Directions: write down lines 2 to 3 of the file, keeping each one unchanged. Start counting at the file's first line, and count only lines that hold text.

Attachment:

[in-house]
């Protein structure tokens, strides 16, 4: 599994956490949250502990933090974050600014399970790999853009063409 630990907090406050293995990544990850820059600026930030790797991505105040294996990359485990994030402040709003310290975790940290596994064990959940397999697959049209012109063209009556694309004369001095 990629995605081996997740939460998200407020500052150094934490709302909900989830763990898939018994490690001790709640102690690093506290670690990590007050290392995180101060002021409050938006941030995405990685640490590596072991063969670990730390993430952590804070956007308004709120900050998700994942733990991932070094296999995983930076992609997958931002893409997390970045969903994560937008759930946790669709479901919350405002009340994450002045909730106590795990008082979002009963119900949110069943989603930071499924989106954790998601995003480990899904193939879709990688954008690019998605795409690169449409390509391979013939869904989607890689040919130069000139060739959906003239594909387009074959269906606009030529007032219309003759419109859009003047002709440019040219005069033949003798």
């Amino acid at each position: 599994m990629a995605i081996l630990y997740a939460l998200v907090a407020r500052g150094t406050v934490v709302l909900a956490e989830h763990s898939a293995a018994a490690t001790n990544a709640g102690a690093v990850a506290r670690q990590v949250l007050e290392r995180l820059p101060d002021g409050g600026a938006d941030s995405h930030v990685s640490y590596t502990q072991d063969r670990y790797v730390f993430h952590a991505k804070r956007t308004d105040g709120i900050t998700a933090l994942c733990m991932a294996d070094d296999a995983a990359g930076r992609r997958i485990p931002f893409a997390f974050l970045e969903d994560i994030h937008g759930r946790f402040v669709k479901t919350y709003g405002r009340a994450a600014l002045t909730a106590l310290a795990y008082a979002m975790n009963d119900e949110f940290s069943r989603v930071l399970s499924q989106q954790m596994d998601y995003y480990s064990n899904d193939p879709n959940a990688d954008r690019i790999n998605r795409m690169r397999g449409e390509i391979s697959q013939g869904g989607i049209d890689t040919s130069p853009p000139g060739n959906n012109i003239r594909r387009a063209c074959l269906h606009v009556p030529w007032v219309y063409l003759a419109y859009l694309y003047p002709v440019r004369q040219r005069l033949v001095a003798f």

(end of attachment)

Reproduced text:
């Protein structure tokens, strides 16, 4: 599994956490949250502990933090974050600014399970790999853009063409 630990907090406050293995990544990850820059600026930030790797991505105040294996990359485990994030402040709003310290975790940290596994064990959940397999697959049209012109063209009556694309004369001095 990629995605081996997740939460998200407020500052150094934490709302909900989830763990898939018994490690001790709640102690690093506290670690990590007050290392995180101060002021409050938006941030995405990685640490590596072991063969670990730390993430952590804070956007308004709120900050998700994942733990991932070094296999995983930076992609997958931002893409997390970045969903994560937008759930946790669709479901919350405002009340994450002045909730106590795990008082979002009963119900949110069943989603930071499924989106954790998601995003480990899904193939879709990688954008690019998605795409690169449409390509391979013939869904989607890689040919130069000139060739959906003239594909387009074959269906606009030529007032219309003759419109859009003047002709440019040219005069033949003798």
């Amino acid at each position: 599994m990629a995605i081996l630990y997740a939460l998200v907090a407020r500052g150094t406050v934490v709302l909900a956490e989830h763990s898939a293995a018994a490690t001790n990544a709640g102690a690093v990850a506290r670690q990590v949250l007050e290392r995180l820059p101060d002021g409050g600026a938006d941030s995405h930030v990685s640490y590596t502990q072991d063969r670990y790797v730390f993430h952590a991505k804070r956007t308004d105040g709120i900050t998700a933090l994942c733990m991932a294996d070094d296999a995983a990359g930076r992609r997958i485990p931002f893409a997390f974050l970045e969903d994560i994030h937008g759930r946790f402040v669709k479901t919350y709003g405002r009340a994450a600014l002045t909730a106590l310290a795990y008082a979002m975790n009963d119900e949110f940290s069943r989603v930071l399970s499924q989106q954790m596994d998601y995003y480990s064990n899904d193939p879709n959940a990688d954008r690019i790999n998605r795409m690169r397999g449409e390509i391979s697959q013939g869904g989607i049209d890689t040919s130069p853009p000139g060739n959906n012109i003239r594909r387009a063209c074959l269906h606009v009556p030529w007032v219309y063409l003759a419109y859009l694309y003047p002709v440019r004369q040219r005069l033949v001095a003798f």